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Engaging the Private-Sector Health Care System in Building Capacity to Respond to Threats to the Public’s Health and National Security: Proceedings of a Workshop

Disasters tend to cross political, jurisdictional, functional, and geographic boundaries. As a result, disasters often require responses from multiple levels of government and multiple organizations in the public and private sectors. This means that public and private organizations that normally …

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Preparing Airports for Communicable Diseases on Arriving Flights

TRB’s Airport Cooperative Research Program (ACRP) Synthesis 83: Preparing Airports for Communicable Diseases on Arriving Flights examines current disease preparedness and response practices at U.S. and Canadian airports in coordination with public health officers and partners. While larger …

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The Neglected Dimension of Global Security: A Framework to Counter Infectious Disease Crises

Since the 2014 Ebola outbreak many public- and private-sector leaders have seen a need for improved management of global public health emergencies. The effects of the Ebola epidemic go well beyond the three hardest-hit countries and beyond the health sector. Education, child protection, …

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Emerging Viral Diseases: The One Health Connection: Workshop Summary

In the past half century, deadly disease outbreaks caused by novel viruses of animal origin – Nipah virus in Malaysia, Hendra virus in Australia, Hantavirus in the United States, Ebola virus in Africa, along with HIV (human immunodeficiency virus), several influenza subtypes, and the SARS …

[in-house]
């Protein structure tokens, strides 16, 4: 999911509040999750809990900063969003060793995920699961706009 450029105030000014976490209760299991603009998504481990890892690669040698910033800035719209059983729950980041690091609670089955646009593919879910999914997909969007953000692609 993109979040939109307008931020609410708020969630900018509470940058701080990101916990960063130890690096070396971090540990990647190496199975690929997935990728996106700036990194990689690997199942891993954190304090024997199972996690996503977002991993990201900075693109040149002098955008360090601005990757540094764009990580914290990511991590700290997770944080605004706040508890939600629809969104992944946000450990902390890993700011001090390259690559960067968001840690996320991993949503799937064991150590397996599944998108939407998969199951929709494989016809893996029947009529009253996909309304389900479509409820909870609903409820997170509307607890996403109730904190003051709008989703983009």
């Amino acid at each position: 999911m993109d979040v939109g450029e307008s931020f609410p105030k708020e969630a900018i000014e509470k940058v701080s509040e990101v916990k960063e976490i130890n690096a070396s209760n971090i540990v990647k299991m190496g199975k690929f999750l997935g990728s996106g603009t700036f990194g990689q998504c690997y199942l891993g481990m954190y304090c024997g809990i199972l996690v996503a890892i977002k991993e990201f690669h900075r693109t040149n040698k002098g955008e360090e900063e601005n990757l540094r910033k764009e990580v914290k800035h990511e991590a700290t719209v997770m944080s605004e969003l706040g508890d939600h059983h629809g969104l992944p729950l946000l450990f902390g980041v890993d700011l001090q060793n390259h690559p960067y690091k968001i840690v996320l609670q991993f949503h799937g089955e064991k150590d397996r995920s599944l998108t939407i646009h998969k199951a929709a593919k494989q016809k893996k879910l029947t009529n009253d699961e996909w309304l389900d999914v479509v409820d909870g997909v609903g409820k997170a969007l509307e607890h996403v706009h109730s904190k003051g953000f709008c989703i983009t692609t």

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Crisis Standards of Care: A Systems Framework for Catastrophic Disaster Response: Volume 1: Introduction and CSC Framework

Catastrophic disasters occurring in 2011 in the United States and worldwide–from the tornado in Joplin, Missouri, to the earthquake and tsunami in Japan, to the earthquake in New Zealand–have demonstrated that even prepared communities can be overwhelmed. In 2009, at the height of the …

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Science Debate 2012: Science in Public Policy

The leading U.S. science and engineering organizations developed a list of 14 science policy questions facing the U.S. in 2012. You can read these questions–and the Presidential candidates’ answers–at ScienceDebate.org.

For each of the Science Debate 2012 questions, we’re going to provide you a selection of the authoritative and unbiased resources of the National Academies to help inform your response to the candidates’ answers. Today, we’re looking at the ScienceDebate question on Science and Public Policy: Continue reading